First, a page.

Common dog digestive problems
While dogs tend to have robust digestive systems, there are some common issues they can suffer from caused by bacteria, diet, lifestyle, and other factors. The symptoms of these issues can point to a number of potential causes, so it's important to consult your vet for further advice and treatment.
Symptoms and causes of diarrhea in dogs
If your dog is suffering with diarrhea, it will move its bowels more frequently than normal and stools may be of a looser consistency. Your vet will make the distinction between diarrhea caused by small intestine problems, and those caused by issues in the large intestine; the latter generally results in more mucus-like diarrhea of a small volume, but frequent.
Diarrhea can be caused by your dog eating something which disagrees with them, a bacterial or viral infection, and worms or other parasites, or can be an indicator of an underlying condition. Puppies are particularly at risk as they have very vulnerable digestive and immune systems.
An infestation of parasites can cause diarrhea in your dog, including roundworms, flatworms, and protozoa, like coccidia. Although de-worming gets rid of worms in the digestive tract, your dog is still at risk as not all treatments are effective against all parasites.
Your dog may also have diarrhea if they have a dietary hypersensitivity, or allergy, or if they are suffering from malabsorption—where their body is unable to get what it needs from their food.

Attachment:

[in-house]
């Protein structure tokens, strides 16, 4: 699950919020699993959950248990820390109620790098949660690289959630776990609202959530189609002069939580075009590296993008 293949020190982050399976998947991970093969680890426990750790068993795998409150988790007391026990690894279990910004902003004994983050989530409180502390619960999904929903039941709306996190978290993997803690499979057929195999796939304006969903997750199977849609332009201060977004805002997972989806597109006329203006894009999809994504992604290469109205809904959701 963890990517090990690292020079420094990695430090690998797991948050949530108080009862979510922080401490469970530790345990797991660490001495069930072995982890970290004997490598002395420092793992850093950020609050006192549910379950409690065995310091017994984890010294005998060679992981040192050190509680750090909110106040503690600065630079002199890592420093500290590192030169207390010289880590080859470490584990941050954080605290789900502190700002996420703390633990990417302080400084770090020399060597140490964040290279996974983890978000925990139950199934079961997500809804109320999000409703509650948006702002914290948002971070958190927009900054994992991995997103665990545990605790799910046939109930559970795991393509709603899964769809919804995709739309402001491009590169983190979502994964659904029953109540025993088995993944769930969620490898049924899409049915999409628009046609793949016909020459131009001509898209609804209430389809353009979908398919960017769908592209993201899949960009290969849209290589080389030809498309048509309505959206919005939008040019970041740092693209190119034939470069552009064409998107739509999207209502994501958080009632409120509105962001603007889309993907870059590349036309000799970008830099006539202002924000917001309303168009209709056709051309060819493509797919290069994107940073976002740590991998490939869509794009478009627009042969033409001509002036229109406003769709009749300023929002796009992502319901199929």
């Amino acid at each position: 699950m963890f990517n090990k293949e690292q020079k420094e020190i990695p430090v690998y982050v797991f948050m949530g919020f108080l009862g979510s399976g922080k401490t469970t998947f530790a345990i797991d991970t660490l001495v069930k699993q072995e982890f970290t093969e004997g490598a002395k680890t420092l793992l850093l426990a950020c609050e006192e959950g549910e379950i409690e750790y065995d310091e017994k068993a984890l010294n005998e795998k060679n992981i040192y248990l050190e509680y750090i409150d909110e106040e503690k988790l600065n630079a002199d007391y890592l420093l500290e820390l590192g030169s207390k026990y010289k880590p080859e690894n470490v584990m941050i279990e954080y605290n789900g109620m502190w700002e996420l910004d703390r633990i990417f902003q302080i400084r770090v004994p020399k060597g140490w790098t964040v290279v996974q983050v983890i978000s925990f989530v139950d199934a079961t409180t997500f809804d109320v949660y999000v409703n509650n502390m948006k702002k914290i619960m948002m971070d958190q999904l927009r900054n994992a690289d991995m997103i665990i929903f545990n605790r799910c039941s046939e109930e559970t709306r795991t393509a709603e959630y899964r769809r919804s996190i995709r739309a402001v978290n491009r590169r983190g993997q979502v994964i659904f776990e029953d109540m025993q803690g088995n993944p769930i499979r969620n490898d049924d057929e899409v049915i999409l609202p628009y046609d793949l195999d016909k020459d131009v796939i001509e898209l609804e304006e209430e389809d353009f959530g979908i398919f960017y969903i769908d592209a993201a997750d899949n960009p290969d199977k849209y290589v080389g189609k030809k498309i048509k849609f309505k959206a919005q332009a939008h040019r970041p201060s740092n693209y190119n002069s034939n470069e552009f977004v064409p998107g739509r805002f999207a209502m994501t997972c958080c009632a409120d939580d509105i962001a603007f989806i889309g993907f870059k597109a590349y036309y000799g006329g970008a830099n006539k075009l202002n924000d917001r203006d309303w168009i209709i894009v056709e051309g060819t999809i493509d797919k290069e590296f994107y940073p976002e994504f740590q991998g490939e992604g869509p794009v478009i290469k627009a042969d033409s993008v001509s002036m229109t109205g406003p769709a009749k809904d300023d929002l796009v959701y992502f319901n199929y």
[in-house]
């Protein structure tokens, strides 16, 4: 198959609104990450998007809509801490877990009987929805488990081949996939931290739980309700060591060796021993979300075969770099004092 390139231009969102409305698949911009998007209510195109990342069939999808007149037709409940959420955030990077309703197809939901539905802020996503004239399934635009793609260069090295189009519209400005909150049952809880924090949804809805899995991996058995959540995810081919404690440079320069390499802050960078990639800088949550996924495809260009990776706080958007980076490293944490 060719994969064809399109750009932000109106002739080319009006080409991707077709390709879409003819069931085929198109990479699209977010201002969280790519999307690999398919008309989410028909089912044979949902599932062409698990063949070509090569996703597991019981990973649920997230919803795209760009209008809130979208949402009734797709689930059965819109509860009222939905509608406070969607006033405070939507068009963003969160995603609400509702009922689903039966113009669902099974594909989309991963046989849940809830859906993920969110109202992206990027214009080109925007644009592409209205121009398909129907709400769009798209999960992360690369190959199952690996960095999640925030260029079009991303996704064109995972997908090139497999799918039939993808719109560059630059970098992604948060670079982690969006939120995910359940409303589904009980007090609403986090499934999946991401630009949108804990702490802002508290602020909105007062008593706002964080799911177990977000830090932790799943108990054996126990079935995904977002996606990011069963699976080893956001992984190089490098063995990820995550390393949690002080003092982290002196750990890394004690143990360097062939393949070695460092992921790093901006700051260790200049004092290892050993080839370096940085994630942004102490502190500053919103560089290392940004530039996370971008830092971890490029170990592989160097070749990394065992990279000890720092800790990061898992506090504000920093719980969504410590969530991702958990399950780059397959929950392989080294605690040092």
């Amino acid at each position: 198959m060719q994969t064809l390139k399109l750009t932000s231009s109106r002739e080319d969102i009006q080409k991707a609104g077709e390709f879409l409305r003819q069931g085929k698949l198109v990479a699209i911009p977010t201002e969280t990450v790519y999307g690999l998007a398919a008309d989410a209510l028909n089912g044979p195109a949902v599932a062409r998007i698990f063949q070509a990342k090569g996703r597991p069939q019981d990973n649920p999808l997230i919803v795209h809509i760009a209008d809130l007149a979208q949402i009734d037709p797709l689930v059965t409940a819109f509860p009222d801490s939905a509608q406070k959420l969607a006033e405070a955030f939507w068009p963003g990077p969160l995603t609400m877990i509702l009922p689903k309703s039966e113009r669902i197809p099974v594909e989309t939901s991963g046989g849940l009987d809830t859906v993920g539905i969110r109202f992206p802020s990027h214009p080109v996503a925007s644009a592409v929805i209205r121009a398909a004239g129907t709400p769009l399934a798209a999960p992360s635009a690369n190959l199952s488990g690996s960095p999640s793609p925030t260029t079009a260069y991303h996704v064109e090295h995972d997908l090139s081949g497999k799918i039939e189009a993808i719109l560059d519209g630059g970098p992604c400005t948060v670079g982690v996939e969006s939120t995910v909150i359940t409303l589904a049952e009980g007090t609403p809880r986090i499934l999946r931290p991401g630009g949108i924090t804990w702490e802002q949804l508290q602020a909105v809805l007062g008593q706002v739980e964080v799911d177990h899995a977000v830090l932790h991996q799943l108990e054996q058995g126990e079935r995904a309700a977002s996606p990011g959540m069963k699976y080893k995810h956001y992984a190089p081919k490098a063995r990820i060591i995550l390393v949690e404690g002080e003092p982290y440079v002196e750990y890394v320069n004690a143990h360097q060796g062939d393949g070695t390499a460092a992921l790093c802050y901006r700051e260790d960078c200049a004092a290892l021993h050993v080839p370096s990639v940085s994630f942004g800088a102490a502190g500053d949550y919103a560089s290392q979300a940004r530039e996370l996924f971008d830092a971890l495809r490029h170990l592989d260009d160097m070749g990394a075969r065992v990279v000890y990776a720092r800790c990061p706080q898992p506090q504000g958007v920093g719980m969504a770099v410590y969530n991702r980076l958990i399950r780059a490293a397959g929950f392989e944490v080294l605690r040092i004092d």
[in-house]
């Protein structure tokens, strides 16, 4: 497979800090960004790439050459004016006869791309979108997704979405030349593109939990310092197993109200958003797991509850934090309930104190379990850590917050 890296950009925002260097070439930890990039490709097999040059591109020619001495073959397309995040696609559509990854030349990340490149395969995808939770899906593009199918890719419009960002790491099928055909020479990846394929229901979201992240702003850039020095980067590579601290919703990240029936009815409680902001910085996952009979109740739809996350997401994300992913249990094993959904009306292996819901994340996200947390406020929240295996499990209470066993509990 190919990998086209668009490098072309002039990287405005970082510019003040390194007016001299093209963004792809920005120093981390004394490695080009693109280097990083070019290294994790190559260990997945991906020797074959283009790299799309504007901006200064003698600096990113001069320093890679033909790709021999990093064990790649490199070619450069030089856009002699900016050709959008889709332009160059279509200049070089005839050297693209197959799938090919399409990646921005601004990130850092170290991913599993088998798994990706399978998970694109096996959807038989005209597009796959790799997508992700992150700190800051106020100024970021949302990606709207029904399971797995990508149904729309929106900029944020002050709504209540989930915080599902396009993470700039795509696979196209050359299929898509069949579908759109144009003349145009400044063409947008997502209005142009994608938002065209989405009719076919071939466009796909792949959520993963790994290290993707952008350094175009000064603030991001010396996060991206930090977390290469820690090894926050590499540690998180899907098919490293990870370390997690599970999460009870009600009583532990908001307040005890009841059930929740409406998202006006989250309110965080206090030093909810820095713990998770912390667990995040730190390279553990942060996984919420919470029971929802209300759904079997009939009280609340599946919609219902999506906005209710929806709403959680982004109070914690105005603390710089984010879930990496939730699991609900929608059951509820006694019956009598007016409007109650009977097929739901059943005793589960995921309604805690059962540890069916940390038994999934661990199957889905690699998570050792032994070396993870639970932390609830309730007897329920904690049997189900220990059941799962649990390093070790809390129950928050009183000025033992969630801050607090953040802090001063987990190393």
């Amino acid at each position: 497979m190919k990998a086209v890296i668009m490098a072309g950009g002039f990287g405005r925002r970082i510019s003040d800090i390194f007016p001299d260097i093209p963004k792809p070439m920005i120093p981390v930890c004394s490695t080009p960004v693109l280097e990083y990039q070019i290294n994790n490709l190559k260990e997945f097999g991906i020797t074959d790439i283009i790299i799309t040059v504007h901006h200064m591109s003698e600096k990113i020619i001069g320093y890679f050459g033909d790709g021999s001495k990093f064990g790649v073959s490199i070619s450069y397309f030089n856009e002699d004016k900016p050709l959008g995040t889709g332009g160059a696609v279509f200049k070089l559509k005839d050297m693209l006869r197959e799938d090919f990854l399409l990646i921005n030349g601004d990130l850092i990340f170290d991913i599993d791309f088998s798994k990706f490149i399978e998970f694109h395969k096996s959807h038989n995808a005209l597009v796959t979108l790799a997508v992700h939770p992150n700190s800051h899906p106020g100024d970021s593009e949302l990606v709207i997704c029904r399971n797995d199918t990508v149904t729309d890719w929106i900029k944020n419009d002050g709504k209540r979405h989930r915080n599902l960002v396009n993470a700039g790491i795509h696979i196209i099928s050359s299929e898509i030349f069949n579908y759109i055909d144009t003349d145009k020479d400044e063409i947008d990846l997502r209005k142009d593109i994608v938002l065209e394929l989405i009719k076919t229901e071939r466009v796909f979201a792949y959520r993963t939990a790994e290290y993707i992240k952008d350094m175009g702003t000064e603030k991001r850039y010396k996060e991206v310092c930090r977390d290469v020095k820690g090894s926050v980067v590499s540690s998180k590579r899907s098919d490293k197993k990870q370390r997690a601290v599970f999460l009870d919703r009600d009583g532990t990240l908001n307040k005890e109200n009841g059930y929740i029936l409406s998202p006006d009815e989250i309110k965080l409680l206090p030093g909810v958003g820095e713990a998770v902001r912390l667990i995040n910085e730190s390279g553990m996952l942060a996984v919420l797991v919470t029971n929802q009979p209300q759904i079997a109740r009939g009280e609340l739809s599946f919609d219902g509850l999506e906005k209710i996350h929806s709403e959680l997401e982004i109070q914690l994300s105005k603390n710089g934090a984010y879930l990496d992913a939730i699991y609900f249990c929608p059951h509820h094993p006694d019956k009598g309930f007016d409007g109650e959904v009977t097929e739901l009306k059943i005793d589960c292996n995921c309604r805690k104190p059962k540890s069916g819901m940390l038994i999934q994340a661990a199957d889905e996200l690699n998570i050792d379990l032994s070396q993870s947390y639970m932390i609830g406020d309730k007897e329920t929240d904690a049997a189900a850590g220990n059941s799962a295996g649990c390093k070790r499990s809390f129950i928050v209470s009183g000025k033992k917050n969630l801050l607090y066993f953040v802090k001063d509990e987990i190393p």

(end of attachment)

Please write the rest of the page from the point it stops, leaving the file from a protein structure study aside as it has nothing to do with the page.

Treatment of diarrhea in dogs
Depending on where the problem originates, your vet will prescribe different treatments for your dog's diarrhea. This may include further removal of parasites, medicine to treat an infection, and dietary management, such as restricting your dog's diet for at least 24 hours, then giving them a specialized diet to reduce the workload on the gut and improve stool quality.
Symptoms and causes of constipation in dogs
If you notice your dog struggling to move its bowels and showing increased strain, it may have constipation. Your dog's stools will be infrequent, hard or dry, and they may pass some watery stools that can give the impression of diarrhea.
Constipation can be caused by a physical obstruction in your dog's system—most often a mixture of feces, ingested hair and other foreign objects—but also by a lack of exercise, diet, trauma, a change of environment, and underlying diseases such as diabetes.
Treatment of constipation in dogs
Your vet is likely to prescribe laxatives as immediate relief for your dog, and may also suggest gentle surgical procedures depending on the severity of the problem. Dietary changes can also help manage this condition in your dog; for example, balancing the types of fiber in your dog's diet can help improve stool quality and the overall health of their digestive system.
Symptoms and causes of IBD in dogs
Like humans, dogs can suffer from inflammatory bowel disease (IBD). The symptoms can include chronic diarrhea, vomiting, and weight loss, which often become more frequent over time.
Unfortunately, it's not clear what exactly causes IBD in dogs, and it may stem from multiple problems. Because of this, your vet will attempt to rule out all other causes of your dog's symptoms first. It has been suggested that dogs suffering with IBD have developed an intolerance to the "beneficial" bacteria in their gut, which means their diet plays a significant role in treatment.
Treatment of IBD in dogs
Dietary intervention is often used to treat IBD in dogs. The amount of fat is restricted or changed, and a highly digestible, high-quality protein source is part of their food so they get the energy they need without putting undue strain on their system.
If you notice your dog suffering from one of these digestive problems, make sure to visit your vet—they'll be able to conduct a thorough examination and advise you on the best treatment possible.